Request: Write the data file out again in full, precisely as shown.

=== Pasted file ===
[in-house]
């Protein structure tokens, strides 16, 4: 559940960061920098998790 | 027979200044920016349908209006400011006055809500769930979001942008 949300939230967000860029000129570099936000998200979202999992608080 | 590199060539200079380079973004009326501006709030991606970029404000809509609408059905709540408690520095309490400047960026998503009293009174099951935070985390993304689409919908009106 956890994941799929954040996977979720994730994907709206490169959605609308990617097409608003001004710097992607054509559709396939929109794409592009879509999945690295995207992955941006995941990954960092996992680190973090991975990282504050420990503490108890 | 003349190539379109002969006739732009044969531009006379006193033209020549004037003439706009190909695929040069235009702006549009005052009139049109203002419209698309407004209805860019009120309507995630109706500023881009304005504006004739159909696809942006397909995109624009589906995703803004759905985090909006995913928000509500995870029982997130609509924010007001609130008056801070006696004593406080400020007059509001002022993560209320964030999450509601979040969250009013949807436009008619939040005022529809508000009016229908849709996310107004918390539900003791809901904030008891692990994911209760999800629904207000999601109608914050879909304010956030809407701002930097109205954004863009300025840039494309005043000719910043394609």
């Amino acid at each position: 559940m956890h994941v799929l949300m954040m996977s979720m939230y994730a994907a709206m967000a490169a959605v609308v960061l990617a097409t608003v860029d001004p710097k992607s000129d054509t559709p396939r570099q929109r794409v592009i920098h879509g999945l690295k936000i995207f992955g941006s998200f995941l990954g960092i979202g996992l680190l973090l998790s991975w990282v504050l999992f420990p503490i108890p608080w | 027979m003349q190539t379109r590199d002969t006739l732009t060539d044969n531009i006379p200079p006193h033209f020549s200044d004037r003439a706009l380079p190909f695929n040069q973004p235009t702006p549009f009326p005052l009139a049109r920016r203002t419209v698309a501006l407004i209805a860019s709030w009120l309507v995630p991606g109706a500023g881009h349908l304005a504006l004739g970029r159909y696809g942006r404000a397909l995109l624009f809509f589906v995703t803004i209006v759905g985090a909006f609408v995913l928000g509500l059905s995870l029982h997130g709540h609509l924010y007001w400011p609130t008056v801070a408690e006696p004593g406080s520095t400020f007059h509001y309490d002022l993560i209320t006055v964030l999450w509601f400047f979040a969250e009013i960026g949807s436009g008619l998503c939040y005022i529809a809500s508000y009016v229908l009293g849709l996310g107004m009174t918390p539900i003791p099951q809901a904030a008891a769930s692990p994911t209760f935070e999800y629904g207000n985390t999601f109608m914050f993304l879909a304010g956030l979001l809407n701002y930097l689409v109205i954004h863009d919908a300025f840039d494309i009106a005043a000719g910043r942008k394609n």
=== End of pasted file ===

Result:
[in-house]
């Protein structure tokens, strides 16, 4: 559940960061920098998790 | 027979200044920016349908209006400011006055809500769930979001942008 949300939230967000860029000129570099936000998200979202999992608080 | 590199060539200079380079973004009326501006709030991606970029404000809509609408059905709540408690520095309490400047960026998503009293009174099951935070985390993304689409919908009106 956890994941799929954040996977979720994730994907709206490169959605609308990617097409608003001004710097992607054509559709396939929109794409592009879509999945690295995207992955941006995941990954960092996992680190973090991975990282504050420990503490108890 | 003349190539379109002969006739732009044969531009006379006193033209020549004037003439706009190909695929040069235009702006549009005052009139049109203002419209698309407004209805860019009120309507995630109706500023881009304005504006004739159909696809942006397909995109624009589906995703803004759905985090909006995913928000509500995870029982997130609509924010007001609130008056801070006696004593406080400020007059509001002022993560209320964030999450509601979040969250009013949807436009008619939040005022529809508000009016229908849709996310107004918390539900003791809901904030008891692990994911209760999800629904207000999601109608914050879909304010956030809407701002930097109205954004863009300025840039494309005043000719910043394609």
């Amino acid at each position: 559940m956890h994941v799929l949300m954040m996977s979720m939230y994730a994907a709206m967000a490169a959605v609308v960061l990617a097409t608003v860029d001004p710097k992607s000129d054509t559709p396939r570099q929109r794409v592009i920098h879509g999945l690295k936000i995207f992955g941006s998200f995941l990954g960092i979202g996992l680190l973090l998790s991975w990282v504050l999992f420990p503490i108890p608080w | 027979m003349q190539t379109r590199d002969t006739l732009t060539d044969n531009i006379p200079p006193h033209f020549s200044d004037r003439a706009l380079p190909f695929n040069q973004p235009t702006p549009f009326p005052l009139a049109r920016r203002t419209v698309a501006l407004i209805a860019s709030w009120l309507v995630p991606g109706a500023g881009h349908l304005a504006l004739g970029r159909y696809g942006r404000a397909l995109l624009f809509f589906v995703t803004i209006v759905g985090a909006f609408v995913l928000g509500l059905s995870l029982h997130g709540h609509l924010y007001w400011p609130t008056v801070a408690e006696p004593g406080s520095t400020f007059h509001y309490d002022l993560i209320t006055v964030l999450w509601f400047f979040a969250e009013i960026g949807s436009g008619l998503c939040y005022i529809a809500s508000y009016v229908l009293g849709l996310g107004m009174t918390p539900i003791p099951q809901a904030a008891a769930s692990p994911t209760f935070e999800y629904g207000n985390t999601f109608m914050f993304l879909a304010g956030l979001l809407n701002y930097l689409v109205i954004h863009d919908a300025f840039d494309i009106a005043a000719g910043r942008k394609n």